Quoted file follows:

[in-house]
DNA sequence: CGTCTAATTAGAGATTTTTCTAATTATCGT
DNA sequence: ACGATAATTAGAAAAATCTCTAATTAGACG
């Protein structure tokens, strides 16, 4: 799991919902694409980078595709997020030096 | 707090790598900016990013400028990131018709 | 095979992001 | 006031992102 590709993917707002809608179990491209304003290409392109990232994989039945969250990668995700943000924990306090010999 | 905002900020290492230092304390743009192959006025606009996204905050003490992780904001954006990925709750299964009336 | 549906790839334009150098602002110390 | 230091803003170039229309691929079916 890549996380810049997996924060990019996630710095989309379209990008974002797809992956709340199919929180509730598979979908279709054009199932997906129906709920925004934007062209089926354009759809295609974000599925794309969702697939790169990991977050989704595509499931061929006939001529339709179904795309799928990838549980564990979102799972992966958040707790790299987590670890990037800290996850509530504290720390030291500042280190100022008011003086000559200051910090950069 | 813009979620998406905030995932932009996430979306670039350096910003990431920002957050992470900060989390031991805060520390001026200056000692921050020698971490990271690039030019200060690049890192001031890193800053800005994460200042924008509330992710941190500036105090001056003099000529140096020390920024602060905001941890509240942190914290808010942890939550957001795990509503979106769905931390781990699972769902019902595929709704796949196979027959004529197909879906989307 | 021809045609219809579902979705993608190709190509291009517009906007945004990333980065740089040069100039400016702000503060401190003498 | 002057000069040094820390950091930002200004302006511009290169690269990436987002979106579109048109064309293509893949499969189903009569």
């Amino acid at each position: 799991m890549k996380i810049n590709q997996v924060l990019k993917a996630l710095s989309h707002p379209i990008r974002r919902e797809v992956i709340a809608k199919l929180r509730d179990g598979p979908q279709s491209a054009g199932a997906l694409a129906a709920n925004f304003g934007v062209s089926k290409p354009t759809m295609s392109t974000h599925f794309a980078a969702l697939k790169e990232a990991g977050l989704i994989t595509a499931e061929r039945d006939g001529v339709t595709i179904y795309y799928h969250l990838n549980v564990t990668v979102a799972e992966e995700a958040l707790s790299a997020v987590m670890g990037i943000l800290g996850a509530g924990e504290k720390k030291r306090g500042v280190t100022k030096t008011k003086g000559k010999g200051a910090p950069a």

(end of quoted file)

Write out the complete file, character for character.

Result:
[in-house]
DNA sequence: CGTCTAATTAGAGATTTTTCTAATTATCGT
DNA sequence: ACGATAATTAGAAAAATCTCTAATTAGACG
């Protein structure tokens, strides 16, 4: 799991919902694409980078595709997020030096 | 707090790598900016990013400028990131018709 | 095979992001 | 006031992102 590709993917707002809608179990491209304003290409392109990232994989039945969250990668995700943000924990306090010999 | 905002900020290492230092304390743009192959006025606009996204905050003490992780904001954006990925709750299964009336 | 549906790839334009150098602002110390 | 230091803003170039229309691929079916 890549996380810049997996924060990019996630710095989309379209990008974002797809992956709340199919929180509730598979979908279709054009199932997906129906709920925004934007062209089926354009759809295609974000599925794309969702697939790169990991977050989704595509499931061929006939001529339709179904795309799928990838549980564990979102799972992966958040707790790299987590670890990037800290996850509530504290720390030291500042280190100022008011003086000559200051910090950069 | 813009979620998406905030995932932009996430979306670039350096910003990431920002957050992470900060989390031991805060520390001026200056000692921050020698971490990271690039030019200060690049890192001031890193800053800005994460200042924008509330992710941190500036105090001056003099000529140096020390920024602060905001941890509240942190914290808010942890939550957001795990509503979106769905931390781990699972769902019902595929709704796949196979027959004529197909879906989307 | 021809045609219809579902979705993608190709190509291009517009906007945004990333980065740089040069100039400016702000503060401190003498 | 002057000069040094820390950091930002200004302006511009290169690269990436987002979106579109048109064309293509893949499969189903009569």
């Amino acid at each position: 799991m890549k996380i810049n590709q997996v924060l990019k993917a996630l710095s989309h707002p379209i990008r974002r919902e797809v992956i709340a809608k199919l929180r509730d179990g598979p979908q279709s491209a054009g199932a997906l694409a129906a709920n925004f304003g934007v062209s089926k290409p354009t759809m295609s392109t974000h599925f794309a980078a969702l697939k790169e990232a990991g977050l989704i994989t595509a499931e061929r039945d006939g001529v339709t595709i179904y795309y799928h969250l990838n549980v564990t990668v979102a799972e992966e995700a958040l707790s790299a997020v987590m670890g990037i943000l800290g996850a509530g924990e504290k720390k030291r306090g500042v280190t100022k030096t008011k003086g000559k010999g200051a910090p950069a």